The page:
New York Times Correction of the Week. Truly, no one does the mea culpa like the Times. In today’s paper:
Because of an editing error, the Reuters Breakingviews column last Friday, about the deal-making of the private equity investor J. Christopher Flowers misstated the release date of “Rock Me Amadeus,” the only major hit in the United States by the pop star Falco, to whom Mr. Flowers was compared as a one-hit wonder. It was 1986, not 1980.
Life and Death of a Hero Dog. Also from the Times, the story of a dog who once confronted a suicide bomber trying to attack a U.S. barracks in Afghanistan and how she wound up being euthanized by mistake in an Arizona animal “shelter.” Plenty of anger, sadness, regret, and pathos in this story, but here’s one passage that stuck out:
Target, not used to being confined, escaped Friday afternoon from Sergeant Young’s home in the San Tan Valley area in central Arizona. After being spotted on the loose, she was reported to Pinal County’s animal control. Target was brought to the county animal shelter in Florence, where she was held just like any other run-of-the-mill stray. Because she had no tag, microchip or license with the county, her photo went up on the shelter’s Web site on Friday in hopes that her owner might respond.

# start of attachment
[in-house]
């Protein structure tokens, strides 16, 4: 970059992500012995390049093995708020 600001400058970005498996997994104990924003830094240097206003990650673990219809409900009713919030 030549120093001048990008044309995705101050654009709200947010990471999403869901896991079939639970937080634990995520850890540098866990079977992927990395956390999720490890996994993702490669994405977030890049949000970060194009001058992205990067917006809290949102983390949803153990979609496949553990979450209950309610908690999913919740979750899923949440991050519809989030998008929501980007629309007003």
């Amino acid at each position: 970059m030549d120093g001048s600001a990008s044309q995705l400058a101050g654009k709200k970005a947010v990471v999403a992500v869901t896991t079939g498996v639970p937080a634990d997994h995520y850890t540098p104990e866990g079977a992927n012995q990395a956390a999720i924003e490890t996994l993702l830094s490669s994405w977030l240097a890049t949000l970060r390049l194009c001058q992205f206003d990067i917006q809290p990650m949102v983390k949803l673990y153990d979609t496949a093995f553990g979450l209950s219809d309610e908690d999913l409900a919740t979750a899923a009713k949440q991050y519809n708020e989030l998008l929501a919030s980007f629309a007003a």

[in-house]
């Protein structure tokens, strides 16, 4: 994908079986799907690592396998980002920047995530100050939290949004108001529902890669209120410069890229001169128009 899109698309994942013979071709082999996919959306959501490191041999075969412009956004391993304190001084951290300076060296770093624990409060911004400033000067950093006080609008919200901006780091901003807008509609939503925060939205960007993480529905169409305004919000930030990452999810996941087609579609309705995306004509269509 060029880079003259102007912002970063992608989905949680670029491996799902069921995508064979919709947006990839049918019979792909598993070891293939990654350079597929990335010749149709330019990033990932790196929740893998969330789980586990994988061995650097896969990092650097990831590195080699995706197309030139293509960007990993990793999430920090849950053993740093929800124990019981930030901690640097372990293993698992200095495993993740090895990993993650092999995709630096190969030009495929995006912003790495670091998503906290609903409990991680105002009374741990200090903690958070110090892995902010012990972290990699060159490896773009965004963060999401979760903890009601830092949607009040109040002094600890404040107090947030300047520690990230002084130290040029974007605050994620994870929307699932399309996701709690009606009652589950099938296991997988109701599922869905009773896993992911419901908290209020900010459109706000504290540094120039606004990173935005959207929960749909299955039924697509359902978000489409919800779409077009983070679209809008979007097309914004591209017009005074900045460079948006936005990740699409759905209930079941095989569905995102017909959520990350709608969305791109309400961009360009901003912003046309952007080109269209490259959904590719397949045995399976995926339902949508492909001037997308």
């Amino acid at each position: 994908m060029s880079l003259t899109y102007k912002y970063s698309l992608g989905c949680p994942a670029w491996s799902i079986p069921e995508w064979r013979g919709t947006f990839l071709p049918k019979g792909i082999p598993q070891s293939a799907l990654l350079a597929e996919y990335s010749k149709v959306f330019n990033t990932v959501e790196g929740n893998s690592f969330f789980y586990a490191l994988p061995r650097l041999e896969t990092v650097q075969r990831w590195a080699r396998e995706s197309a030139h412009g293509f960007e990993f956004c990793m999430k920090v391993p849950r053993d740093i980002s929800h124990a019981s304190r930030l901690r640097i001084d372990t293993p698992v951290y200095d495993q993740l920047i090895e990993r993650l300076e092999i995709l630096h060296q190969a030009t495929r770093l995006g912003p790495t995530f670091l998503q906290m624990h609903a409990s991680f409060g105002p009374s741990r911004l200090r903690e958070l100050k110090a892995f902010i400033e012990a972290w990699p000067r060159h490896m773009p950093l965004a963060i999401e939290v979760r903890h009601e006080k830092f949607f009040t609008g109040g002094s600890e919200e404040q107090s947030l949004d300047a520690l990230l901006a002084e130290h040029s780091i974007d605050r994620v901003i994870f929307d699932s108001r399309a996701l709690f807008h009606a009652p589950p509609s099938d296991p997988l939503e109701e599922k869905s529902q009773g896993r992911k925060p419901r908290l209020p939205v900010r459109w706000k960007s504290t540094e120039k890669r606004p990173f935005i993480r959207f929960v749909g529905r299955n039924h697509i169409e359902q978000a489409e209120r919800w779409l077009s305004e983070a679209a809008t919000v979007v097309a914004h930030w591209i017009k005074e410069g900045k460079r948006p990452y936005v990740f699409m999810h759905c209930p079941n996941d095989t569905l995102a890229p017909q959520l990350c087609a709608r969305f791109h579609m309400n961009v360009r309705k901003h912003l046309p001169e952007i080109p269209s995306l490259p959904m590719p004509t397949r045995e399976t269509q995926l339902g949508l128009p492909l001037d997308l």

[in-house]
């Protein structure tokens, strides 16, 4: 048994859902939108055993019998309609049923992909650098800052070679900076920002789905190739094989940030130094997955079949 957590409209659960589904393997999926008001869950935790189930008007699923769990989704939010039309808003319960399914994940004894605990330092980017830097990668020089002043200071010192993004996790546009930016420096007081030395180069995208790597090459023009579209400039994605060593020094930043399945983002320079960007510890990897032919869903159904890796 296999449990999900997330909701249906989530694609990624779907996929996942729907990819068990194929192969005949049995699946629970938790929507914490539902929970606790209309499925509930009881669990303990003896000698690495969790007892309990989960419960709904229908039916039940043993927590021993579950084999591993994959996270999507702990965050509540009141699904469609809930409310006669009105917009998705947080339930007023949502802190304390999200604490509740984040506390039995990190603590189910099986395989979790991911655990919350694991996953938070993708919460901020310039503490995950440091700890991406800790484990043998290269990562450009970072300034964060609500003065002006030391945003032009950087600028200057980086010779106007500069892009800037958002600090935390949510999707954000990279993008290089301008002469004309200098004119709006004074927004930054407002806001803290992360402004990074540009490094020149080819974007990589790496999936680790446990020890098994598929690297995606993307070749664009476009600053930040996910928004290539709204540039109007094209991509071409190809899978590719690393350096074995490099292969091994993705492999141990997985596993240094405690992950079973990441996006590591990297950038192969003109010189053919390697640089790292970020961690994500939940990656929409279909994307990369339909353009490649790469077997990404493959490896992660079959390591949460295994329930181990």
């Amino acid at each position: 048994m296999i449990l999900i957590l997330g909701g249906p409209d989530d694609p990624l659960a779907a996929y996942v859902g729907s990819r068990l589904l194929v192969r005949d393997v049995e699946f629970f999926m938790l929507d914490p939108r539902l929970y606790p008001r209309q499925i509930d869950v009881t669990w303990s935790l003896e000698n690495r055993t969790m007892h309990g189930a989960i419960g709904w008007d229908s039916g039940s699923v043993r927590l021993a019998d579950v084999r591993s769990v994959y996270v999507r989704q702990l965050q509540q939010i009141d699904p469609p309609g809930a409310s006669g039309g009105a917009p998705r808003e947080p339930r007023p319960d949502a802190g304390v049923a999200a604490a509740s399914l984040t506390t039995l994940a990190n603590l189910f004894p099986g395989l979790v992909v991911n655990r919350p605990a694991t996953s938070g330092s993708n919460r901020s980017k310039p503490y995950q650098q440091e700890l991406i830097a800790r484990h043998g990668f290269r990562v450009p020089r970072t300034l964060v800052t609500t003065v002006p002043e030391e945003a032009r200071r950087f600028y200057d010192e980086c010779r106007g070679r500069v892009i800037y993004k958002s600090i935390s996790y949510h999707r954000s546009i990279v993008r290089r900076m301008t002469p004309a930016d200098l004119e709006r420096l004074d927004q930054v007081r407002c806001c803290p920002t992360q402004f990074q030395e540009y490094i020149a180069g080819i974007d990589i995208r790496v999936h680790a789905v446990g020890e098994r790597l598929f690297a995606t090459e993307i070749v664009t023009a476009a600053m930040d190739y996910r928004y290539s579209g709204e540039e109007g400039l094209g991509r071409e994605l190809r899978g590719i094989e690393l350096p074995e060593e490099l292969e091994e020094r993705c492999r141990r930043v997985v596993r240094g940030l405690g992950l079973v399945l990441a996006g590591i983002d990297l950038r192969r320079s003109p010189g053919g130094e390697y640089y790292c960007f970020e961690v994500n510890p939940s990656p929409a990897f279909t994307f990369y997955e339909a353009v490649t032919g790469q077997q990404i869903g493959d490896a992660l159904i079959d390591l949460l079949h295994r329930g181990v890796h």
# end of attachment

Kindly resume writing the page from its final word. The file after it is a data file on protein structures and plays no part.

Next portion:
No tag, no microchip, no license? Well, you gotta give yourself a better shot at getting your dog back if the unthinkable–strike that–perfectly predictable happens and he or she goes wandering.
Michael Lewis: “What we’ve got now is socialism for the capitalists and capitalism for everyone else.” (OK–I can’t find this online, and I’m not 100 percent sure it’s the exact quote, but he said it during a recently aired appearance at City Arts and Lectures–a comment on the government’s rescue of the financial industry and the financial industry’s grim workings on the rest of us.)
Roger Ebert: “As a nation we once said, give us the facts and we’ll make up our own minds. Now we say, spare us the facts and make up our minds for us.” (From today’s post, about the new political attacks on NPR, on Ebert’s blog.)